# Calculation residues at z=1 of order 4

• Kowsi Ram
Thank you for the tip!In summary, the residue of the given function at z=1 can be calculated by expanding it into a Laurent series, rather than differentiating it multiple times. This can be done by multiplying geometric series together.
Kowsi Ram

## Homework Statement

Find the residue of the following function at z=1

## Homework Equations

f(z)=z^2/(z-1)^4(z-2)(z-3)

## The Attempt at a Solution

lim z→2 z^2/(z-1)^4(z-3)=-4

limz→3 z^2/(z-1)^4(z-2)=9/16

at z=1 of order 4?? using formula 1/m-1! d/dz{(z-a)^m f(z)}

Kowsi Ram said:

## Homework Statement

Find the residue of the following function at z=1

## Homework Equations

f(z)=z^2/(z-1)^4(z-2)(z-3)

## The Attempt at a Solution

lim z→2 z^2/(z-1)^4(z-3)=-4

limz→3 z^2/(z-1)^4(z-2)=9/16

at z=1 of order 4?? using formula 1/m-1! d/dz{(z-a)^m f(z)}

Looks good, except that you need to take m-1 derivatives (why?).

I think it would be better if you did your homework yourself.

Remember the definition of a residue -- there's an easier way to calculate it in this case, than differentiating the function three times. Expand it into a Laurent series around z=1 by multiplying a couple of geometric series together.

You are correct. I will try this method.

## What does it mean to calculate residues at z=1 of order 4?

Calculating residues at z=1 of order 4 means finding the values of the function at z=1 and its first three derivatives, and then using those values to determine the coefficient of the (z-1)^4 term in the Laurent series of the function.

## Why is it important to calculate residues at z=1 of order 4?

Calculating residues at z=1 of order 4 is important because it allows us to determine the nature of singularities at z=1. This information is crucial in understanding the behavior of the function near z=1 and making accurate calculations and predictions.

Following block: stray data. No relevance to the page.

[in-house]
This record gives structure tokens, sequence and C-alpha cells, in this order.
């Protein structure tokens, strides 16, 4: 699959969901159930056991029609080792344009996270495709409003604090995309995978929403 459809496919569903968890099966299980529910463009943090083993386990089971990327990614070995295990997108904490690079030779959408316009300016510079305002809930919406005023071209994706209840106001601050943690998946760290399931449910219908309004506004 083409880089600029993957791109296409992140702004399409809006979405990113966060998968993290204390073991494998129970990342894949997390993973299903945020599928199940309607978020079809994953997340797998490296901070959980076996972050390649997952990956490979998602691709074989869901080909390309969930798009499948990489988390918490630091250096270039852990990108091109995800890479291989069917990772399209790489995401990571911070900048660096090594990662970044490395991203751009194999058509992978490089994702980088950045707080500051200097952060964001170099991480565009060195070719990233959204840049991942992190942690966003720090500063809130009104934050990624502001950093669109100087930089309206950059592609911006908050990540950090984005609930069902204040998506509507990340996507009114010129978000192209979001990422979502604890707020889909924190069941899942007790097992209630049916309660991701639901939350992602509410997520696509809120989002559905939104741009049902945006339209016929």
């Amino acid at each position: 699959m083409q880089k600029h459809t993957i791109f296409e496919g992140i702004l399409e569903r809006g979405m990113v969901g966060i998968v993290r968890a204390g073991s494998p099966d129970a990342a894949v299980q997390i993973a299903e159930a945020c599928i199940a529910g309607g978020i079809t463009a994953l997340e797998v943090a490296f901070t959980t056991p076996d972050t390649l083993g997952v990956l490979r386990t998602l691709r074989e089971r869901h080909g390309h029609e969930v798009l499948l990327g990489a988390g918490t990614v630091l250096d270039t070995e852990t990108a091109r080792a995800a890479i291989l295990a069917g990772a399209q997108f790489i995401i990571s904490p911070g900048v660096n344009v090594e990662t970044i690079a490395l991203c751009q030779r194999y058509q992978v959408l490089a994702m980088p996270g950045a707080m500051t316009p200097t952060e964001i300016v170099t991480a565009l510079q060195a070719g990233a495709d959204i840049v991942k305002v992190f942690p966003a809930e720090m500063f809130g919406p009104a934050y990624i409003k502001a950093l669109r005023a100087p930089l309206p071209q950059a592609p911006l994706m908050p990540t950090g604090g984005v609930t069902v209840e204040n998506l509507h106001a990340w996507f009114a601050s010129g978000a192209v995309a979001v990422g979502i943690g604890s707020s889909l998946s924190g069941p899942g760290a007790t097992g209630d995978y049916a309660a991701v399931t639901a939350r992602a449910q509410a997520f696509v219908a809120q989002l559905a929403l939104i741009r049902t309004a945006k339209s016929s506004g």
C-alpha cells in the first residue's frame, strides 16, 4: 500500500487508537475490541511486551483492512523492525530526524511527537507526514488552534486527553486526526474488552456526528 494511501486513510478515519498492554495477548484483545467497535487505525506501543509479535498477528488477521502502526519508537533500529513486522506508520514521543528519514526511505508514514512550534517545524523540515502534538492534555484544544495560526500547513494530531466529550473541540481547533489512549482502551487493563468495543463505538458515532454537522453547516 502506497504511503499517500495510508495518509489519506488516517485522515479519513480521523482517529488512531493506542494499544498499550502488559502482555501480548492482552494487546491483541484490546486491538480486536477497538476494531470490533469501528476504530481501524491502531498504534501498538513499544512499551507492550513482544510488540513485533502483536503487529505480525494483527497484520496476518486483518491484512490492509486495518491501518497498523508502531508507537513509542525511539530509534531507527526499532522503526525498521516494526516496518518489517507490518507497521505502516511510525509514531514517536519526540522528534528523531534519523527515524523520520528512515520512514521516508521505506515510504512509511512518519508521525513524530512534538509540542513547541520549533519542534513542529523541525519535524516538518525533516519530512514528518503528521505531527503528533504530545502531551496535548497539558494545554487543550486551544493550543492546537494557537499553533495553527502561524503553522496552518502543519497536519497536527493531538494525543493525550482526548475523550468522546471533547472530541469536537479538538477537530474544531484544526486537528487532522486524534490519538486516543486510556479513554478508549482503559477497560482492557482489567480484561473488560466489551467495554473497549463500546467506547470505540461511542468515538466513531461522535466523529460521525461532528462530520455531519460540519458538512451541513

## How do you calculate residues at z=1 of order 4?

To calculate residues at z=1 of order 4, you first need to find the values of the function and its first three derivatives at z=1. Then, you can use the formula Res(z=1) = (1/3!) * (d^3/dz^3)[(z-1)^4 * f(z)]|z=1 to determine the coefficient of the (z-1)^4 term in the Laurent series.

## Can you calculate residues at z=1 of order 4 for any function?

Yes, you can calculate residues at z=1 of order 4 for any function that is analytic at z=1. This means that the function must be differentiable an infinite number of times at z=1.

## How are residues at z=1 of order 4 used in real-world applications?

Residues at z=1 of order 4 are used in many areas of mathematics and science, such as complex analysis, differential equations, and physics. They can help us understand the behavior of functions near singularities and make accurate predictions and calculations in various real-world scenarios.

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